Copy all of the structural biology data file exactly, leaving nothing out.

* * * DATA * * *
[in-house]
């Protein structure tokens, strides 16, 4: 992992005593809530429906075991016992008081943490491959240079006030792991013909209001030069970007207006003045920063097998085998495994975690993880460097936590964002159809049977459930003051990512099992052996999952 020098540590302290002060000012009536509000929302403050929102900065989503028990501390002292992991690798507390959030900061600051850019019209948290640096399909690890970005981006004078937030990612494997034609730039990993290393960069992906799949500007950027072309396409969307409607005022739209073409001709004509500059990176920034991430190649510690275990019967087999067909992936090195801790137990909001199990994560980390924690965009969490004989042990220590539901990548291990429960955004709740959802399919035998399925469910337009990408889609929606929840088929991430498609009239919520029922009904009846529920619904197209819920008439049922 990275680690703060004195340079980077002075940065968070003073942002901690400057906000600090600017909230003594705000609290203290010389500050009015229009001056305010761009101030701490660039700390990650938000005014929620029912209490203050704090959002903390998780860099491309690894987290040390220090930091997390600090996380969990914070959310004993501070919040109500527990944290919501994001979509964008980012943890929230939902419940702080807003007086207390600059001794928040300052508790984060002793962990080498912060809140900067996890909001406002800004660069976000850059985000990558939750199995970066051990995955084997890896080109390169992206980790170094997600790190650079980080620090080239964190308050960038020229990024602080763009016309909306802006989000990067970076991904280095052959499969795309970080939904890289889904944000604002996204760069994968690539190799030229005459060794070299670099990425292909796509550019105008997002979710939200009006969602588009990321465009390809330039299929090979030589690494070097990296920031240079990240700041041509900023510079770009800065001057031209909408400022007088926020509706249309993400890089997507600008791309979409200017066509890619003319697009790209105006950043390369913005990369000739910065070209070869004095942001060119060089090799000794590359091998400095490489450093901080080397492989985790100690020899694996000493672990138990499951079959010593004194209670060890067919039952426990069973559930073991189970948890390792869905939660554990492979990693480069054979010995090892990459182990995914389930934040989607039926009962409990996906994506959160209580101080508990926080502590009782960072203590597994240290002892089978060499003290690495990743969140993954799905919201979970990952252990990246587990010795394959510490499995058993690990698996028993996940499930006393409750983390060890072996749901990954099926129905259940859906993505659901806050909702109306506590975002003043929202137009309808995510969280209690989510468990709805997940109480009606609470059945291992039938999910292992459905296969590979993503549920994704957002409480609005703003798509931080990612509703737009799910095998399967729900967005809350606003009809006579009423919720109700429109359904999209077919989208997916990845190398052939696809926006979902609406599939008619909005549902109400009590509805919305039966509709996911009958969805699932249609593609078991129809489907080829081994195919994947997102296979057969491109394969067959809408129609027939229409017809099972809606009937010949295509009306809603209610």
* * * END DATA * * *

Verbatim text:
[in-house]
């Protein structure tokens, strides 16, 4: 992992005593809530429906075991016992008081943490491959240079006030792991013909209001030069970007207006003045920063097998085998495994975690993880460097936590964002159809049977459930003051990512099992052996999952 020098540590302290002060000012009536509000929302403050929102900065989503028990501390002292992991690798507390959030900061600051850019019209948290640096399909690890970005981006004078937030990612494997034609730039990993290393960069992906799949500007950027072309396409969307409607005022739209073409001709004509500059990176920034991430190649510690275990019967087999067909992936090195801790137990909001199990994560980390924690965009969490004989042990220590539901990548291990429960955004709740959802399919035998399925469910337009990408889609929606929840088929991430498609009239919520029922009904009846529920619904197209819920008439049922 990275680690703060004195340079980077002075940065968070003073942002901690400057906000600090600017909230003594705000609290203290010389500050009015229009001056305010761009101030701490660039700390990650938000005014929620029912209490203050704090959002903390998780860099491309690894987290040390220090930091997390600090996380969990914070959310004993501070919040109500527990944290919501994001979509964008980012943890929230939902419940702080807003007086207390600059001794928040300052508790984060002793962990080498912060809140900067996890909001406002800004660069976000850059985000990558939750199995970066051990995955084997890896080109390169992206980790170094997600790190650079980080620090080239964190308050960038020229990024602080763009016309909306802006989000990067970076991904280095052959499969795309970080939904890289889904944000604002996204760069994968690539190799030229005459060794070299670099990425292909796509550019105008997002979710939200009006969602588009990321465009390809330039299929090979030589690494070097990296920031240079990240700041041509900023510079770009800065001057031209909408400022007088926020509706249309993400890089997507600008791309979409200017066509890619003319697009790209105006950043390369913005990369000739910065070209070869004095942001060119060089090799000794590359091998400095490489450093901080080397492989985790100690020899694996000493672990138990499951079959010593004194209670060890067919039952426990069973559930073991189970948890390792869905939660554990492979990693480069054979010995090892990459182990995914389930934040989607039926009962409990996906994506959160209580101080508990926080502590009782960072203590597994240290002892089978060499003290690495990743969140993954799905919201979970990952252990990246587990010795394959510490499995058993690990698996028993996940499930006393409750983390060890072996749901990954099926129905259940859906993505659901806050909702109306506590975002003043929202137009309808995510969280209690989510468990709805997940109480009606609470059945291992039938999910292992459905296969590979993503549920994704957002409480609005703003798509931080990612509703737009799910095998399967729900967005809350606003009809006579009423919720109700429109359904999209077919989208997916990845190398052939696809926006979902609406599939008619909005549902109400009590509805919305039966509709996911009958969805699932249609593609078991129809489907080829081994195919994947997102296979057969491109394969067959809408129609027939229409017809099972809606009937010949295509009306809603209610």